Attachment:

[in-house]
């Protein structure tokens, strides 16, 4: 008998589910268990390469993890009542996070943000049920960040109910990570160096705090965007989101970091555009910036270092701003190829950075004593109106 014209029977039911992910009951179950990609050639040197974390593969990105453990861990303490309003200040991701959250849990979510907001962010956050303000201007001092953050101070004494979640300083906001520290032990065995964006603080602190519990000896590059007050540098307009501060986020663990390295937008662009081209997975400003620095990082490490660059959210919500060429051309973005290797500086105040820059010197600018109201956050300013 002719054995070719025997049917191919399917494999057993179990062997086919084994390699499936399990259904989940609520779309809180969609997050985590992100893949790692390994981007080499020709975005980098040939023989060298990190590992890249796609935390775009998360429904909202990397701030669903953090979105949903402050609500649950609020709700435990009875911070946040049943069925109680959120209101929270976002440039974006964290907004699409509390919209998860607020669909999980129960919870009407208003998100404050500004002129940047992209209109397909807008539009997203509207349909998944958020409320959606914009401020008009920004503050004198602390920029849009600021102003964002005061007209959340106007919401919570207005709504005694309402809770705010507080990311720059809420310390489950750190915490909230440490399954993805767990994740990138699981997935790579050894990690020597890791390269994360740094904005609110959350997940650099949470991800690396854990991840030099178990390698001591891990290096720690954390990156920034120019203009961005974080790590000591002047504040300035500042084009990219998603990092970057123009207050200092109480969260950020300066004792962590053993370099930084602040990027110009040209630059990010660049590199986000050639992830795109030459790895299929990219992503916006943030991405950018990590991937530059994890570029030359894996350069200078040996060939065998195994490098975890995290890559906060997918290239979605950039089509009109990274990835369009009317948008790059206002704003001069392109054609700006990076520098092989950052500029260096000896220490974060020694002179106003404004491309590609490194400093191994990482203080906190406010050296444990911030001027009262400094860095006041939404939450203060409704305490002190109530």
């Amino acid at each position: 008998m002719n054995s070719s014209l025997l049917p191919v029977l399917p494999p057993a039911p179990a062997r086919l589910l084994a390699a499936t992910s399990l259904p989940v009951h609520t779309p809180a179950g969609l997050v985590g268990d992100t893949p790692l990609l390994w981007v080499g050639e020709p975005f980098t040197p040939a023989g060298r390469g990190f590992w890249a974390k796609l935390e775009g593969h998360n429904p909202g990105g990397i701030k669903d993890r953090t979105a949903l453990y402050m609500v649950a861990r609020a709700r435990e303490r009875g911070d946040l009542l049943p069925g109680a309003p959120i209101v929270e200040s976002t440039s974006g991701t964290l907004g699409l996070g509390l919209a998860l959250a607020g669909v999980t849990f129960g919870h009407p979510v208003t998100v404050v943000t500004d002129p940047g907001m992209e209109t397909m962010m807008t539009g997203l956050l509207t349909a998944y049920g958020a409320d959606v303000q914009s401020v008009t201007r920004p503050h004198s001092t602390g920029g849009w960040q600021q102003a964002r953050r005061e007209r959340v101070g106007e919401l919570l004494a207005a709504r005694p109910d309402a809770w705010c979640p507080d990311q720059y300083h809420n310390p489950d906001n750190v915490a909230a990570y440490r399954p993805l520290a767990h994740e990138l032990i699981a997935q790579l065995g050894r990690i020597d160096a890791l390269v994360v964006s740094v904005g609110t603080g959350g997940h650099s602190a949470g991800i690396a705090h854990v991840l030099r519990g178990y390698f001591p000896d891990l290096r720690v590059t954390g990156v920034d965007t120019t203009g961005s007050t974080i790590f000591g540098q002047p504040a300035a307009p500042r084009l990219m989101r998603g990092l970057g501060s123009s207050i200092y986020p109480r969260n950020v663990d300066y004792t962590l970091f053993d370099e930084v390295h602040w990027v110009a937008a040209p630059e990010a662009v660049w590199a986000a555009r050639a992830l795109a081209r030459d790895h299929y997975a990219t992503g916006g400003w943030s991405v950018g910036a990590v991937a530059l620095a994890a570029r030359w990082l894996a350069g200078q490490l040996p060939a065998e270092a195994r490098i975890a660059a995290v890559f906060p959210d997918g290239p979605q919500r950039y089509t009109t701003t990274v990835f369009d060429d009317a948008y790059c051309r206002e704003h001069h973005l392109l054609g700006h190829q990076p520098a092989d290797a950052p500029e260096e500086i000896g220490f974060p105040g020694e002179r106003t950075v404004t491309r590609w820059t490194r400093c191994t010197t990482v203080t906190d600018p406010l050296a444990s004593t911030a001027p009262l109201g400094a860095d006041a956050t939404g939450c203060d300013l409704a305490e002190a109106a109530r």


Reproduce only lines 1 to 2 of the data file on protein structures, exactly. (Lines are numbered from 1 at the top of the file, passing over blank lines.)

[in-house]
């Protein structure tokens, strides 16, 4: 008998589910268990390469993890009542996070943000049920960040109910990570160096705090965007989101970091555009910036270092701003190829950075004593109106 014209029977039911992910009951179950990609050639040197974390593969990105453990861990303490309003200040991701959250849990979510907001962010956050303000201007001092953050101070004494979640300083906001520290032990065995964006603080602190519990000896590059007050540098307009501060986020663990390295937008662009081209997975400003620095990082490490660059959210919500060429051309973005290797500086105040820059010197600018109201956050300013 002719054995070719025997049917191919399917494999057993179990062997086919084994390699499936399990259904989940609520779309809180969609997050985590992100893949790692390994981007080499020709975005980098040939023989060298990190590992890249796609935390775009998360429904909202990397701030669903953090979105949903402050609500649950609020709700435990009875911070946040049943069925109680959120209101929270976002440039974006964290907004699409509390919209998860607020669909999980129960919870009407208003998100404050500004002129940047992209209109397909807008539009997203509207349909998944958020409320959606914009401020008009920004503050004198602390920029849009600021102003964002005061007209959340106007919401919570207005709504005694309402809770705010507080990311720059809420310390489950750190915490909230440490399954993805767990994740990138699981997935790579050894990690020597890791390269994360740094904005609110959350997940650099949470991800690396854990991840030099178990390698001591891990290096720690954390990156920034120019203009961005974080790590000591002047504040300035500042084009990219998603990092970057123009207050200092109480969260950020300066004792962590053993370099930084602040990027110009040209630059990010660049590199986000050639992830795109030459790895299929990219992503916006943030991405950018990590991937530059994890570029030359894996350069200078040996060939065998195994490098975890995290890559906060997918290239979605950039089509009109990274990835369009009317948008790059206002704003001069392109054609700006990076520098092989950052500029260096000896220490974060020694002179106003404004491309590609490194400093191994990482203080906190406010050296444990911030001027009262400094860095006041939404939450203060409704305490002190109530």